The ACMA has excluded the RQZ from the area designated for allocation in order to preserve licensing options for the Murchison Radioastronomy Observatory at the centre of the RQZ, and for other services in the areas around the centre of the RQZ, subject to their compliance with conditions contained in the Radiocommunications (Mid West Radio Quiet Zone) Frequency Band Plan 2011 to protect radioastronomy.

Subclause 4(3) sets out the re-allocation period in relation to the parts of the spectrum mentioned in subclause (4)(1). The re-allocation period is specified to begin on 2 November 2011 and end on 31 December 2014 for each part of the spectrum specified in subclause 4(1).  This re-allocation period applies in respect of the area specified in subclause 4(2).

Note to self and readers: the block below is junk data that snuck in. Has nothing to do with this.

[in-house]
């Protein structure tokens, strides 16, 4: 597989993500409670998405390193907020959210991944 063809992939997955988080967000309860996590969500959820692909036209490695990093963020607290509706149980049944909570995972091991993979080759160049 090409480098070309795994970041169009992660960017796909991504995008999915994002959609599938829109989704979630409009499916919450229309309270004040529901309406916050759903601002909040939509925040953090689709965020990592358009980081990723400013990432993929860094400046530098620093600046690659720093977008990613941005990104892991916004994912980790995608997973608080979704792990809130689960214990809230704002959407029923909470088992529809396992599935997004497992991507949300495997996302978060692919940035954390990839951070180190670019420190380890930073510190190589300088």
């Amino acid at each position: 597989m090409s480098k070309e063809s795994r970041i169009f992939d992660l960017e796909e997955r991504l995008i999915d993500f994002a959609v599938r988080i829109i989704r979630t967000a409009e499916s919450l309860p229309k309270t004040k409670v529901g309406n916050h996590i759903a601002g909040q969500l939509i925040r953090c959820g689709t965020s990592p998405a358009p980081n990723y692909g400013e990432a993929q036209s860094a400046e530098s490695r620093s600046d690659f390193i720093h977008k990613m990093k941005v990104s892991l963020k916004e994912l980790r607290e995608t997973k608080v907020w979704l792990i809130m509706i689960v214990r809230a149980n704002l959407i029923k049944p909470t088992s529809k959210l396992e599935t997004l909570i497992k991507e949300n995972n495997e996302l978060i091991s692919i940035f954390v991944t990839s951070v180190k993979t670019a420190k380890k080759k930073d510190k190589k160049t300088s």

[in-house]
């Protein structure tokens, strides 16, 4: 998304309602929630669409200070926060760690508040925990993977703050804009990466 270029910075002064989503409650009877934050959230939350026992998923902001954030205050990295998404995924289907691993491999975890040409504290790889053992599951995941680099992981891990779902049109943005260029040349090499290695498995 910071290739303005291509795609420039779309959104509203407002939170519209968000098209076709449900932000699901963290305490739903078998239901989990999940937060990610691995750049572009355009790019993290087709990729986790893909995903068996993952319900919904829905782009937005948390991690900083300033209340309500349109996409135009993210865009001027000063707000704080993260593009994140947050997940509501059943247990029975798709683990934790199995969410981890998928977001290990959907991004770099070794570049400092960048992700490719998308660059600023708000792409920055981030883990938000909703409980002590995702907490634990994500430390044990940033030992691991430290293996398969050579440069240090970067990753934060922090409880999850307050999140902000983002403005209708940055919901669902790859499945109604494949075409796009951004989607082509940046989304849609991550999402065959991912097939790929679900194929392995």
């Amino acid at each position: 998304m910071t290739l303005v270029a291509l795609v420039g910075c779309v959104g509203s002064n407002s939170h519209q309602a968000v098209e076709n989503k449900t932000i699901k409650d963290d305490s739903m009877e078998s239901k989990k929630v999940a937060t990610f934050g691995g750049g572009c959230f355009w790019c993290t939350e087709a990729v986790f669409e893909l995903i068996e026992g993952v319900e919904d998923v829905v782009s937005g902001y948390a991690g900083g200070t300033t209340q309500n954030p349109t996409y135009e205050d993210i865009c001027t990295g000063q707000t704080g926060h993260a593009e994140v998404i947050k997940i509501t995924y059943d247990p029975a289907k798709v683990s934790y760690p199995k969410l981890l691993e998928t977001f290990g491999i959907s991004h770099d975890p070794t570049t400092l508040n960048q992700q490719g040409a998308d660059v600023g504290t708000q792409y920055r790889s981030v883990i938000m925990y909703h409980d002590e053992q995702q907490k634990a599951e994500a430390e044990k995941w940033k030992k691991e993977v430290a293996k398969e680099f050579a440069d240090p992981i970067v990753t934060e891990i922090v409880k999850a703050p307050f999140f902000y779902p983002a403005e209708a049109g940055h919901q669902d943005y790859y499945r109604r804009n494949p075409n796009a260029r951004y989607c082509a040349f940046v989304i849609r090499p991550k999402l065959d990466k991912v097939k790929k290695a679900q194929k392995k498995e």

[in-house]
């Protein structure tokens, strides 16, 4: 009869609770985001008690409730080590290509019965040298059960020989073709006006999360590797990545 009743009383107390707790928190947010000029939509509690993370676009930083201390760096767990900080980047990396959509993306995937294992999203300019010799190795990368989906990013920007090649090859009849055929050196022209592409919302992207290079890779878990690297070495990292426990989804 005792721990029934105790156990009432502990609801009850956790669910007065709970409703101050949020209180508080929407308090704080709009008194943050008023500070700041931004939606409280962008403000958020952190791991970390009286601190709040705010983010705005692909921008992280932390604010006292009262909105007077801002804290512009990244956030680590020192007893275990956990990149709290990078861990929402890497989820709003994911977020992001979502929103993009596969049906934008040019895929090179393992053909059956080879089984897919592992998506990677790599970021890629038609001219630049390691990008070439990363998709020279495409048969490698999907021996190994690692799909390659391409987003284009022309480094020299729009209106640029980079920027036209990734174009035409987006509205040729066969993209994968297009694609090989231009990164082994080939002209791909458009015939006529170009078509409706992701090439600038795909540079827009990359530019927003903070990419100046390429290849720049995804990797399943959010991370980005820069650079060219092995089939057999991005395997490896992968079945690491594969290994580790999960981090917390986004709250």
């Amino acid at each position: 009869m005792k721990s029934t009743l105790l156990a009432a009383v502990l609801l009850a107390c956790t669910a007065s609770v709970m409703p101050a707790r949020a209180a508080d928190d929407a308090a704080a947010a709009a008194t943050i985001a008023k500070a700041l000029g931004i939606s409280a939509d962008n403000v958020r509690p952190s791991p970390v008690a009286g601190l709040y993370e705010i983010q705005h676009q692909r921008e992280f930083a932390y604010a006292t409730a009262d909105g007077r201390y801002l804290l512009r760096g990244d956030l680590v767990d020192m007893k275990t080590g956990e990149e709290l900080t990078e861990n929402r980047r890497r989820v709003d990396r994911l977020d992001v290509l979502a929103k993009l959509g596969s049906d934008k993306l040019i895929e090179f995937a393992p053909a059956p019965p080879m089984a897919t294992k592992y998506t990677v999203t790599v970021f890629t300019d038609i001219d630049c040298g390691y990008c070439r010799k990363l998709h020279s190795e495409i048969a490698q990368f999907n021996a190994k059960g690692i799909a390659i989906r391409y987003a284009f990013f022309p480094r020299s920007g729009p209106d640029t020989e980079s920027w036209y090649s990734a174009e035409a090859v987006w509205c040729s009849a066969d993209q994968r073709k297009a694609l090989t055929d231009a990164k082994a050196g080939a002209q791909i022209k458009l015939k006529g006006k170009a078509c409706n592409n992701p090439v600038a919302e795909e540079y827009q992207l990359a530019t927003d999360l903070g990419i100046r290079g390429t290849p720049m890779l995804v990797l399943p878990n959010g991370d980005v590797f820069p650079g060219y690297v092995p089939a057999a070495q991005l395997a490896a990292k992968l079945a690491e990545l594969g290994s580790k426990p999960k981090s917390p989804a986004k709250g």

The most significant feature of the re-allocation period under the Act is that, at the end of the period, most apparatus licences will automatically be cancelled if they are in a part of the spectrum covered by the declaration (section 153H of the Act). However particular kinds of broadcasting apparatus licence are not automatically cancelled by operation of section 153H (paragraph 153H(3)(c) of the Act refers). This is because of requirements elsewhere in the Act to ensure that apparatus licences of these kinds are in force for so long as the related broadcasting service exists. A number of incumbent apparatus licences for the parts of the spectrum covered by this Declaration are of the ‘protected’ kind.

The ACMA is responsible for managing the migration of these protected apparatus licences to spectrum outside the declared parts. This migration process is known in the industry as ‘restacking’.